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USDGold

The week ahead playbook - The passage of central bank tightening gets closer every day

Chris Weston
Chris Weston
Head of Research
Aug 8, 2021
It’s hard to portray what a week we've had last week - it feels like we learnt a lot.

But whether the clouds are genuinely turning darker, and risk is about to crack is yet to be seen – if the market thought this was about to play out, we certainly haven’t seen it resonate in implied volatility, with the VIX closing 2 vols lower on the week at 16.15% and bond volatility falling too. 1-month S&P 500 put volatility fell relative to calls, but here we are talking not just about the Fed tapering it asset purchases, but far more importantly we’re debating the pace of tapering and the future pace for Fed rate hikes.

It wasn’t just the Fed, after the NZ employment report it will take something incredible for the RBNZ not to hike on 18 August. The RBA are overlooking an inevitable shutdown-led contraction in Q3 GDP to continue with its tapering schedule. The BoE are not just laying out the groundwork for hikes in 2022, but disclosed where the cash rate needs to be to stop reinvesting the proceeds from maturing bonds it holds on its balance sheet and will even actively selling off its holdings when (‘if’) the BoE cash rate gets to 1.5% - ‘Quantitative Tightening’; something the Fed tried in 2018 and it didn’t work out too well!

US payrolls were a game-changer

They were hot and the Fed would be eyeing a further improvement in the next NFP print (3 Sept). What did the Fed see? – Not just the 943k headline jobs print (703k private payrolls), but positive revisions to the prior month’s numbers. They saw a 4% rise in wage pressures, an improved participation rate, a 60bp reduction in the U6 unemployment rate (to 9.2%), and nearly 1.9m jobs created in the past two months – this is progress, and the US economy no longer requires the level of support it once did.

Somewhat hawkish speeches from Fed Board of Governors Waller and Clarida last week have been validated.

EURUSD daily

9_08_2021_D1.png

(Source: Tradingview)

The USD was nicely bid on Friday, with Treasury yields moving up across the curve (10s were up 7bp to 1.2969%) and eyeing a break of the double bottom neckline at 1.31%. The DXY is eyeing a close above 93, and at the centre of this is the USD vs the EUR, where EURUSD is breaking the July lows of 1.1750. This central bank policy divergence 101, and a break here take the pair into 1.1704 (31 March low). Long USDJPY and USDCHF are working well, and if the US bond market does indeed attract a more consistent sell-off (yields higher) then being long vs the ‘funding’ currencies is a good bet.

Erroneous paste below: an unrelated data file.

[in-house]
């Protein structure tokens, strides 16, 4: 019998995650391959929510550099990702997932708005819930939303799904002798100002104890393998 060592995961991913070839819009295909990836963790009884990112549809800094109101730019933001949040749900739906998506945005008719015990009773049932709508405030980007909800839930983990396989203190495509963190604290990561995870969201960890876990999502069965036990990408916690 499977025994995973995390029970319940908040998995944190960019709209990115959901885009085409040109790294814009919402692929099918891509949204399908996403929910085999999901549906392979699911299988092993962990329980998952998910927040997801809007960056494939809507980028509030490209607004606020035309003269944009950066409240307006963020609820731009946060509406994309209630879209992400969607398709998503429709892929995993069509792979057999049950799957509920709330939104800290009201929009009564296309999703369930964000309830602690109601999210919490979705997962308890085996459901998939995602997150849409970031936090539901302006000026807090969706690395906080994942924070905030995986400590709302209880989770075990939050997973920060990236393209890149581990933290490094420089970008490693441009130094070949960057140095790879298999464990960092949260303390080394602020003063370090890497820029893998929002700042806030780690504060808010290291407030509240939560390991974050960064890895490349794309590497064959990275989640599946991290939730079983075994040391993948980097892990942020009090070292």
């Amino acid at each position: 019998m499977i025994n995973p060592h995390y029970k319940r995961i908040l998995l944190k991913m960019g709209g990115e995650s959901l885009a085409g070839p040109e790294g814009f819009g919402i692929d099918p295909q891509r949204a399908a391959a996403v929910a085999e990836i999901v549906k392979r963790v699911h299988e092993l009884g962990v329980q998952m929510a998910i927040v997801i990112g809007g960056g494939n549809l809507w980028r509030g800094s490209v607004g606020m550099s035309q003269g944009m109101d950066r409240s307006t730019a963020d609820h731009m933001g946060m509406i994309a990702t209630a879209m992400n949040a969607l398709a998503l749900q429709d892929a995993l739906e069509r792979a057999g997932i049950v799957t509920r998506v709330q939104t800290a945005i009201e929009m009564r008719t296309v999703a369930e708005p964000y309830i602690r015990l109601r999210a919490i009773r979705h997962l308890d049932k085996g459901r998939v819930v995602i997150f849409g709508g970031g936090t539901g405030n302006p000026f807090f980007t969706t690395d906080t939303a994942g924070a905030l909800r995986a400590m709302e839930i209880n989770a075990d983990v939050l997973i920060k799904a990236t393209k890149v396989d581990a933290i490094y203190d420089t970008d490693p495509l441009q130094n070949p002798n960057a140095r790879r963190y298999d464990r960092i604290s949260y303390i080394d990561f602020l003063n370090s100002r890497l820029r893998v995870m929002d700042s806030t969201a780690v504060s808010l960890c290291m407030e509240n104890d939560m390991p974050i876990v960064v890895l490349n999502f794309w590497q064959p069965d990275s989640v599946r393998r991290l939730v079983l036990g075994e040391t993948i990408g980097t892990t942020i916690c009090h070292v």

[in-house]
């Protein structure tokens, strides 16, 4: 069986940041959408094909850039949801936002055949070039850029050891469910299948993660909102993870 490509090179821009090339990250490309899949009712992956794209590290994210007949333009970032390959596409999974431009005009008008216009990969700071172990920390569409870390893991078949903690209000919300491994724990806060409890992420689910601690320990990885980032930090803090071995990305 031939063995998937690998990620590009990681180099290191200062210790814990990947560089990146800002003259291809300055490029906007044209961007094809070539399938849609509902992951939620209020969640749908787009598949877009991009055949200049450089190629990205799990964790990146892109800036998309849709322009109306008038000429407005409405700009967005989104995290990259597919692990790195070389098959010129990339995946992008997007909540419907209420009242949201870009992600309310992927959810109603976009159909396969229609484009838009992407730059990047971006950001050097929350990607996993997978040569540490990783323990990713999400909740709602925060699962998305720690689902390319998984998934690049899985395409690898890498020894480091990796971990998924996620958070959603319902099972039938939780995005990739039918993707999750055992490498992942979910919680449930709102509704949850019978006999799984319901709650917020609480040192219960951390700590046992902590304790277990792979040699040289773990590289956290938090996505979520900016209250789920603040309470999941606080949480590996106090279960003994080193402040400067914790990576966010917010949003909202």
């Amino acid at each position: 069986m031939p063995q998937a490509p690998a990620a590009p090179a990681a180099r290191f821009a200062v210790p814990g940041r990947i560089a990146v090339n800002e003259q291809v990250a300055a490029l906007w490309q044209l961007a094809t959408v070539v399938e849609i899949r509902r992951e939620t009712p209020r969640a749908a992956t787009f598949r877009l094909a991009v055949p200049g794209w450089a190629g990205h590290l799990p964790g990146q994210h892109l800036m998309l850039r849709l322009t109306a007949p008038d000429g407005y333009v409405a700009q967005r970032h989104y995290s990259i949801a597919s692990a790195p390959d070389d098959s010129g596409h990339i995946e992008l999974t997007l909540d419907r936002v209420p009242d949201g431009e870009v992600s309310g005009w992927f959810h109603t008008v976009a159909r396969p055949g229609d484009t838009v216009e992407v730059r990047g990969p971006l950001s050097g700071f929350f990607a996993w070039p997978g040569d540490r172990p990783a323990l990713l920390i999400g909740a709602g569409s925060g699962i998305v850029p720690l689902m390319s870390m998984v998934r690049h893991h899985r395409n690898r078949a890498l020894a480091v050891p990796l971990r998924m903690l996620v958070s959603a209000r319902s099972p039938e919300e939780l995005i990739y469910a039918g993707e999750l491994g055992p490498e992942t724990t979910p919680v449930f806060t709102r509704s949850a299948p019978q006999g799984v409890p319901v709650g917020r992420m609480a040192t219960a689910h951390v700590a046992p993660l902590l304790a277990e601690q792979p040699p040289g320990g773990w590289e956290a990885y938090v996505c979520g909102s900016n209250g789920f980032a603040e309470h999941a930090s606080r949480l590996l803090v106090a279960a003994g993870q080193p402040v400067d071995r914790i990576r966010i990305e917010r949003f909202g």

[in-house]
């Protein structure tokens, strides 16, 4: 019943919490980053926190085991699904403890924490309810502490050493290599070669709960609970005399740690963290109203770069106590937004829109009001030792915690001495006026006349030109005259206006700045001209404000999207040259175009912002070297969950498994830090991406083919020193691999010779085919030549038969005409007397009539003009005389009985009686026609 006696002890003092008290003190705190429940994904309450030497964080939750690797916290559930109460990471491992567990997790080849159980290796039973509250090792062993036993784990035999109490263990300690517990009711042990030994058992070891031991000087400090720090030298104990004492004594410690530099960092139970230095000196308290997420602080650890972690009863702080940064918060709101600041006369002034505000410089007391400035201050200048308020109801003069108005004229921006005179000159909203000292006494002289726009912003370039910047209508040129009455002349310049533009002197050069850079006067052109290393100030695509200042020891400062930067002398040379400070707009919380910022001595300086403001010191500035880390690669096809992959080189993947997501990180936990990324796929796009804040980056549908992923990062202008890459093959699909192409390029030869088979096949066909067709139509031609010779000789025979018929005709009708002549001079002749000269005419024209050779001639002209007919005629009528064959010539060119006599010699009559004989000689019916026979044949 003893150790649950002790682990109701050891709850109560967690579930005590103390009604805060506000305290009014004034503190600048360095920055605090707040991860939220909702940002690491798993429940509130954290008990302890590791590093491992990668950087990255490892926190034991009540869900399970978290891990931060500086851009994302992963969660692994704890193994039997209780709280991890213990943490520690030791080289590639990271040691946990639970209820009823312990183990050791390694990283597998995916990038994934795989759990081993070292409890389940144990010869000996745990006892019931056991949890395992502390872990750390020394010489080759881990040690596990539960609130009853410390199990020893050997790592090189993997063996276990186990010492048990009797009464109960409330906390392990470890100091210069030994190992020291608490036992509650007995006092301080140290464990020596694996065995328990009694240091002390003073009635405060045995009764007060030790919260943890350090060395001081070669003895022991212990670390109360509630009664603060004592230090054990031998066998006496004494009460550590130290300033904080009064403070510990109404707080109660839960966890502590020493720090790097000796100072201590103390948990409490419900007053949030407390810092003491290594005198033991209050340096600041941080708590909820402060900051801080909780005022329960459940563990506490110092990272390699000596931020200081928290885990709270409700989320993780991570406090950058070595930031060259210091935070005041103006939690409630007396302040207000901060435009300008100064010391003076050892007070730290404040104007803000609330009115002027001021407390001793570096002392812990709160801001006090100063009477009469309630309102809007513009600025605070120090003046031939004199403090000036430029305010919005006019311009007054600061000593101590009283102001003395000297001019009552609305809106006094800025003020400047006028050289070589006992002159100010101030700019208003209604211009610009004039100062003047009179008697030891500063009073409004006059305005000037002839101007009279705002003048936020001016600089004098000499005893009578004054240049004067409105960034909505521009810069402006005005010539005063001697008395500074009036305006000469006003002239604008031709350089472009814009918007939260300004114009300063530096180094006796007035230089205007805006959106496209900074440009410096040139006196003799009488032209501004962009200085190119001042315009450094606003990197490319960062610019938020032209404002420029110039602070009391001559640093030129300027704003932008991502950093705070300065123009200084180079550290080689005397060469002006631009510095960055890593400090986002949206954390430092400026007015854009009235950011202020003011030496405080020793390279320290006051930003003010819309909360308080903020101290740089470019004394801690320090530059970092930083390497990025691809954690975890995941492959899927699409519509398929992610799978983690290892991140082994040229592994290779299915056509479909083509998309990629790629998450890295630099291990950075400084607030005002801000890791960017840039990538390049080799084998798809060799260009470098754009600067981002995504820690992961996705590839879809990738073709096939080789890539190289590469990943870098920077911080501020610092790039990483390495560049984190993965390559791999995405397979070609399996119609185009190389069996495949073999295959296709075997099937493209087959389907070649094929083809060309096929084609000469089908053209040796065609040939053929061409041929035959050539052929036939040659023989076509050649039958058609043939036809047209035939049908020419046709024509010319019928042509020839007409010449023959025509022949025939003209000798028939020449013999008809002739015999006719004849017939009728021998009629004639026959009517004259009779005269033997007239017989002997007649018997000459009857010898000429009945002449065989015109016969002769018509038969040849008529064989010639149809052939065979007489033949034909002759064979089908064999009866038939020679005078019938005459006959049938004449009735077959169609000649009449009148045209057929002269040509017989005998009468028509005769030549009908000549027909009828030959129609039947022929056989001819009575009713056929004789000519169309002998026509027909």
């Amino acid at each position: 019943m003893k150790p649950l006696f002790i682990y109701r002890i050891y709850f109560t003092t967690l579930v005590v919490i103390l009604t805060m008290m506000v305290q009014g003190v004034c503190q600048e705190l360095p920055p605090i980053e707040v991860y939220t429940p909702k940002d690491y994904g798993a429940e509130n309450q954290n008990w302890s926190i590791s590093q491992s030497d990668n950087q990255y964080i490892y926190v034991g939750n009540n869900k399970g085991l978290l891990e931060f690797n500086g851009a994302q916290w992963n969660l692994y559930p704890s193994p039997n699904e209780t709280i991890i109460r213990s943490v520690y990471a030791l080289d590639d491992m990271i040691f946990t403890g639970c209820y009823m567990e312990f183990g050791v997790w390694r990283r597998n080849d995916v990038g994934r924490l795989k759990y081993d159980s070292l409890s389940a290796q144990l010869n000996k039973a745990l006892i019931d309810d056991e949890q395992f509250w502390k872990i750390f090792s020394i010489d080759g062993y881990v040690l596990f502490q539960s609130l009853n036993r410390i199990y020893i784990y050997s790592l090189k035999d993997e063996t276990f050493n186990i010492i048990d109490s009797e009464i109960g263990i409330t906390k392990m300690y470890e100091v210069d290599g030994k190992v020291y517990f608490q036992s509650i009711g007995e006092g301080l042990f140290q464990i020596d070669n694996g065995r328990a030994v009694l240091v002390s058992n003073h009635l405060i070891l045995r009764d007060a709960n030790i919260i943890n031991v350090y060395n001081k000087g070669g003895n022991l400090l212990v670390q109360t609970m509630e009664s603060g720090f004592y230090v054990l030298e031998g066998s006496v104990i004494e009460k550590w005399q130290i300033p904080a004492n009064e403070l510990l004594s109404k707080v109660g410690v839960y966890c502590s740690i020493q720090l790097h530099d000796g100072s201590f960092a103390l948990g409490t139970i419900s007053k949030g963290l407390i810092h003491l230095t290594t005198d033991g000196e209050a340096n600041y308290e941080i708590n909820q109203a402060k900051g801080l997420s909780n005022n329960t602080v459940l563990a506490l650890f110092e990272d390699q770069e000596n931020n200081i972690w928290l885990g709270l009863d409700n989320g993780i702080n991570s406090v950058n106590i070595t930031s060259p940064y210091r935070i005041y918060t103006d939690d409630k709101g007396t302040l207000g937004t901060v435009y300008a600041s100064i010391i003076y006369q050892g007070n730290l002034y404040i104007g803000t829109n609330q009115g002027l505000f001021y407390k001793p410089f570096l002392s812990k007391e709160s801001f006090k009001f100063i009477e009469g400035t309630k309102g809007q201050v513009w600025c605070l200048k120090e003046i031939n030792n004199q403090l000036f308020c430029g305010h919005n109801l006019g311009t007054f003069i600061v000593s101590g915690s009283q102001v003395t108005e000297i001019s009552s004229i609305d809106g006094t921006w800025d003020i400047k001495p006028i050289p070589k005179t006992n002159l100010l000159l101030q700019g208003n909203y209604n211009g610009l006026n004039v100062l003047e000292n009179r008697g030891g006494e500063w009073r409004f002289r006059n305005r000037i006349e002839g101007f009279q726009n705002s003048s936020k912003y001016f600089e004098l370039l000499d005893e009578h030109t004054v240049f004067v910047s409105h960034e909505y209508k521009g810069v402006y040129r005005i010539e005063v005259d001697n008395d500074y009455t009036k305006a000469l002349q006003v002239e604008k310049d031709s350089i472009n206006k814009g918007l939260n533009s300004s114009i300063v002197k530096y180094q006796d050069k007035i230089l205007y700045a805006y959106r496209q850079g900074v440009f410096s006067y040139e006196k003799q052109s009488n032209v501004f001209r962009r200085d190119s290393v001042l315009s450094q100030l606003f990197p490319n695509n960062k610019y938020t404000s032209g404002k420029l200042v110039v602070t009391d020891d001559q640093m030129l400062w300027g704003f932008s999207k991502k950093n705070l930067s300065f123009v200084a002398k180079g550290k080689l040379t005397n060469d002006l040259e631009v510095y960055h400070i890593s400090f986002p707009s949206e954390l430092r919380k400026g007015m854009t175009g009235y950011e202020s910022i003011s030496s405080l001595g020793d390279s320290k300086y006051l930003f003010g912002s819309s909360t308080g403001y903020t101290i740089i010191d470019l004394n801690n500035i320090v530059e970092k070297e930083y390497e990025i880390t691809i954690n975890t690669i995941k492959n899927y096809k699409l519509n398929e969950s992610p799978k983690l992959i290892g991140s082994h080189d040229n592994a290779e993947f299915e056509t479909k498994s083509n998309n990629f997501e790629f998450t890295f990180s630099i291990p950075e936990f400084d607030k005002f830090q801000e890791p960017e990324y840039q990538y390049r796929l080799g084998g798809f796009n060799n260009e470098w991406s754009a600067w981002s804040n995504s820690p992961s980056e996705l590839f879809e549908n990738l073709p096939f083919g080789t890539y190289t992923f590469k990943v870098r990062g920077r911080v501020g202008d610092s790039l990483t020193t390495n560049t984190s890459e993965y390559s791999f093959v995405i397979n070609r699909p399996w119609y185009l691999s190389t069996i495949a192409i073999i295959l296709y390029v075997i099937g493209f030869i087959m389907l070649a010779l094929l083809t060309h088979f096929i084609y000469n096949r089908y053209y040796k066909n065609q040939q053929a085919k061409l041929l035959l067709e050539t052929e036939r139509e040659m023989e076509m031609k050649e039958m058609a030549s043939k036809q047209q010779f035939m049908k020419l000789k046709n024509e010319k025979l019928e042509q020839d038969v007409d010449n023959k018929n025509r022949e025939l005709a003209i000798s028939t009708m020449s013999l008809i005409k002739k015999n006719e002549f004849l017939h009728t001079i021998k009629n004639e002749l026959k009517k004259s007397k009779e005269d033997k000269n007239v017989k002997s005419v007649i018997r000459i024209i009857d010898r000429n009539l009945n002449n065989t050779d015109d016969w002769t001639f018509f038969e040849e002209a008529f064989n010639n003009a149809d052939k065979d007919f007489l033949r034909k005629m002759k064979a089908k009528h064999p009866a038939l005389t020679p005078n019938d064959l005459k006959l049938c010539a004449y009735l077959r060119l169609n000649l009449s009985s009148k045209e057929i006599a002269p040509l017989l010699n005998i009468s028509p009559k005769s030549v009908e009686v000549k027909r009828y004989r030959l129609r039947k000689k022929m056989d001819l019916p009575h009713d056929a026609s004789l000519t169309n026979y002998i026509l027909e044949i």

US CPI is the marquee event risk this week

If this week’s US (July) core CPI is hotter than the 0.4% MoM consensus then the greenback should attract further buyers, driven largely by nominal and real rates moving higher – US banks should find the love, as they did on Friday - so being long the S&P Bank ETF (KRE) would be a trade to hedge a hot CPI print. The debate on the duration of ‘transitory’ inflation is still one the macro community debates fiercely, and should we get a number close to 0.5% MoM (or above), then we’d have to go back to the 1990s to see this sort of consecutive monthly advances in price pressures.

Also, keep an eye on the US JOLTS report (Tuesday 00:00 AEST), with jobs openings expected to lift to 9.27m, while the NFIB small business optimism (Tuesday 20:00 AEST) is expected to come in modestly lower than June at 102.0. I don’t expect either to compete with the market interest in the US CPI print, but they are important in their own way and add to the argument that the US labour market will remain hot in September.

XAUUSD daily

9_08_2021_D2.png

(Source: Tradingview)

Calling a low in US Treasuries has become fair game, but get your bond and rates call right and you are halfway to getting your USD call right, and with-it US banks and gold will take it its steer – perhaps the market has caught on because gold and silver were slammed, and XAUUSD is testing key horizontal support (see above) and it seems a make-or-break week for the precious metals complex.

Perhaps some of the capital in precious metals has flocked to crypto, as money chased the move, noticeably in Ethereum after the London Hard Fork, where the recent gains in crypto have been staggering – that said we’ve seen profit-takers hone in with price falling 6% (Sunday’s high) from 3190 to currently sit at 3000 – and for anyone looking solely at the RSI and seeing this above 75 and thinking of getting short on this oscillator alone - well, since 2000 if one had sold ETH when the 14-day RSI moved above 75, you’d have placed 16 short trades and seen price down 5 days later only in 7 of those occurrences – the average loss would have been 2.81x the gain – so shorting into strength has historically not offered any kind of edge.

So, watching CPI this week

Can US Treasury yields head through 1.31%, with real (inflation-adjusted) moving less negative? Can we see the Eurodollar interest rate curve steepen and price in increased hikes? If the answer is ‘yes, which I see as an increased probability, then the USD should gain this week and breakout, with second derivatives such as gold and financials reacting. The Fed, or the perception of Fed action, sit at the heart of the market this week above all else and for traders, potential opportunity could be ahead.

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